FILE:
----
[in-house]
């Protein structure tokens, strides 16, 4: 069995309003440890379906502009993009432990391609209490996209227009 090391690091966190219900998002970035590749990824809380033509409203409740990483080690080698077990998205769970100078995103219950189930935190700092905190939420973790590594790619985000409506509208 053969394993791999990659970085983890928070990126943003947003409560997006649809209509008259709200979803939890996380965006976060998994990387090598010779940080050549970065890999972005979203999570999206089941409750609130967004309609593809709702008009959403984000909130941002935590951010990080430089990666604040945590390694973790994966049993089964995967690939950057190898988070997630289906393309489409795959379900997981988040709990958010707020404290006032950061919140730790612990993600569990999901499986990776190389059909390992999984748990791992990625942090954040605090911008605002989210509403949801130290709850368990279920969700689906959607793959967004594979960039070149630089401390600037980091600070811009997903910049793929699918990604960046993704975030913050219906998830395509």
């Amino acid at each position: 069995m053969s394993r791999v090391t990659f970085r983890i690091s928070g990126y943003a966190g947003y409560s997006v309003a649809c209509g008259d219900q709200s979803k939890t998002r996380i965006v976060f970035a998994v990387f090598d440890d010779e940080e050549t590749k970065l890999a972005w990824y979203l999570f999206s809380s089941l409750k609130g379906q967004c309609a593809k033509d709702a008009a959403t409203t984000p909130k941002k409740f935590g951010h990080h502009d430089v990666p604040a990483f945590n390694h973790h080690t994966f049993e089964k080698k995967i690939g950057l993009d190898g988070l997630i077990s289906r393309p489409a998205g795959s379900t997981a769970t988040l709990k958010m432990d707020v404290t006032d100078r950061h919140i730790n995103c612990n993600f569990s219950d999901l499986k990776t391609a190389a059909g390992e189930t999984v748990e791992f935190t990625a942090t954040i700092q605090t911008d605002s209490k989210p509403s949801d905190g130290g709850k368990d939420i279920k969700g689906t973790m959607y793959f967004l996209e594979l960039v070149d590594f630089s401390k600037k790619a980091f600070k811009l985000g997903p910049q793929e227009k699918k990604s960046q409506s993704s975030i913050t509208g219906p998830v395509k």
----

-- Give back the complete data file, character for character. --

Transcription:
[in-house]
């Protein structure tokens, strides 16, 4: 069995309003440890379906502009993009432990391609209490996209227009 090391690091966190219900998002970035590749990824809380033509409203409740990483080690080698077990998205769970100078995103219950189930935190700092905190939420973790590594790619985000409506509208 053969394993791999990659970085983890928070990126943003947003409560997006649809209509008259709200979803939890996380965006976060998994990387090598010779940080050549970065890999972005979203999570999206089941409750609130967004309609593809709702008009959403984000909130941002935590951010990080430089990666604040945590390694973790994966049993089964995967690939950057190898988070997630289906393309489409795959379900997981988040709990958010707020404290006032950061919140730790612990993600569990999901499986990776190389059909390992999984748990791992990625942090954040605090911008605002989210509403949801130290709850368990279920969700689906959607793959967004594979960039070149630089401390600037980091600070811009997903910049793929699918990604960046993704975030913050219906998830395509």
């Amino acid at each position: 069995m053969s394993r791999v090391t990659f970085r983890i690091s928070g990126y943003a966190g947003y409560s997006v309003a649809c209509g008259d219900q709200s979803k939890t998002r996380i965006v976060f970035a998994v990387f090598d440890d010779e940080e050549t590749k970065l890999a972005w990824y979203l999570f999206s809380s089941l409750k609130g379906q967004c309609a593809k033509d709702a008009a959403t409203t984000p909130k941002k409740f935590g951010h990080h502009d430089v990666p604040a990483f945590n390694h973790h080690t994966f049993e089964k080698k995967i690939g950057l993009d190898g988070l997630i077990s289906r393309p489409a998205g795959s379900t997981a769970t988040l709990k958010m432990d707020v404290t006032d100078r950061h919140i730790n995103c612990n993600f569990s219950d999901l499986k990776t391609a190389a059909g390992e189930t999984v748990e791992f935190t990625a942090t954040i700092q605090t911008d605002s209490k989210p509403s949801d905190g130290g709850k368990d939420i279920k969700g689906t973790m959607y793959f967004l996209e594979l960039v070149d590594f630089s401390k600037k790619a980091f600070k811009l985000g997903p910049q793929e227009k699918k990604s960046q409506s993704s975030i913050t509208g219906p998830v395509k």